But when it comes to making a name for ourselves on the world's stage, I think I'll stick with my Cabs and Merlots....

6 comments:

  1. Enjoyed this post, Carl. Did you by any chance see this? http://www.theatlantic.com/magazine/archive/2012/03/how-your-cat-is-making-you-crazy/8873/?single_page=true

    Seems like there are some related ideas in there...

    I saw an update of yours on facebook and suddenly wondered if you were still writing. Checked your page, and voila, I see your blog. Happy to see that you are, in fact, still writing!

    michelle

    p.s. I recently started a blog too, which you can check out if you want: http://mappingtheterrain.wordpress.com/

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  2. Thanks, Michelle, great to hear from you. Yeah, I commit some ramblings to the cloud from time to time. More just to clear m mind of them so I can move on with my life. There are things that just need to be said. I'll check out your blog soon!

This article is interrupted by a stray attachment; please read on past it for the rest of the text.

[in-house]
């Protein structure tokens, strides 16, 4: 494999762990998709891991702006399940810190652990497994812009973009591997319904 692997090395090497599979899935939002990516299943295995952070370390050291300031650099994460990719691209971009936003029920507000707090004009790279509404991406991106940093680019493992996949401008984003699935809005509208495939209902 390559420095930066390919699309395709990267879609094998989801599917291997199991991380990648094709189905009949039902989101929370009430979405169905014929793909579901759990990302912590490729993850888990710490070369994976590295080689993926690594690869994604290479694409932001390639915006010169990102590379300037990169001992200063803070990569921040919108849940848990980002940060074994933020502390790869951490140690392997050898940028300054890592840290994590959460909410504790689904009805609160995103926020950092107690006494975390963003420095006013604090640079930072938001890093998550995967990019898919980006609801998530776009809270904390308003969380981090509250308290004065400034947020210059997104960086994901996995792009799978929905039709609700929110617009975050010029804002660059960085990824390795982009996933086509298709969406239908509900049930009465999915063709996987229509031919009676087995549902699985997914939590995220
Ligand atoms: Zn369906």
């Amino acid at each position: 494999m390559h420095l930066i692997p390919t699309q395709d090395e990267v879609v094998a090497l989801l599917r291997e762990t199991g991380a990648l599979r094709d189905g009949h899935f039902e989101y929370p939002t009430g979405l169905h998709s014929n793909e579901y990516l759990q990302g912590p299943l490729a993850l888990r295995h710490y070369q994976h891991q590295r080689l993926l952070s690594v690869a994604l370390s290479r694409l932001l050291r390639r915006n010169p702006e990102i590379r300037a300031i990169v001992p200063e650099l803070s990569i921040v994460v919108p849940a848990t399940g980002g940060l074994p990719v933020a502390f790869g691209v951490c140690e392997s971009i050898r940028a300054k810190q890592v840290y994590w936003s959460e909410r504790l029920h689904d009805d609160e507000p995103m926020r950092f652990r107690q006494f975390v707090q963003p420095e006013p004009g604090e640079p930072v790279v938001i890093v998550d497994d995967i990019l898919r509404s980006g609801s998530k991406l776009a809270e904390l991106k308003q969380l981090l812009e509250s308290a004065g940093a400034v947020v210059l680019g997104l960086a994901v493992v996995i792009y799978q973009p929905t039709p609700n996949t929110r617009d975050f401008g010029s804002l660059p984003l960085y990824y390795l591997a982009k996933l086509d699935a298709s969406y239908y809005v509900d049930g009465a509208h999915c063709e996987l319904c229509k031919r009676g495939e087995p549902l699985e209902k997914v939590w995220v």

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  3. I love this post! We used to have a millipede in our high school ag classroom. You're right - only certain people can smell the secretion. (I think those people sat on the opposite side of the classroom... away from the millipede.)

    This is one of those things that emphasizes how reliable our noses and smell-memory are. Aromas take us back to objects and moments, which I think is incredible. The movie "Ratatouille" emphasizes this point at the end of the movie when the food critic is taken back to his childhood with a bite of food.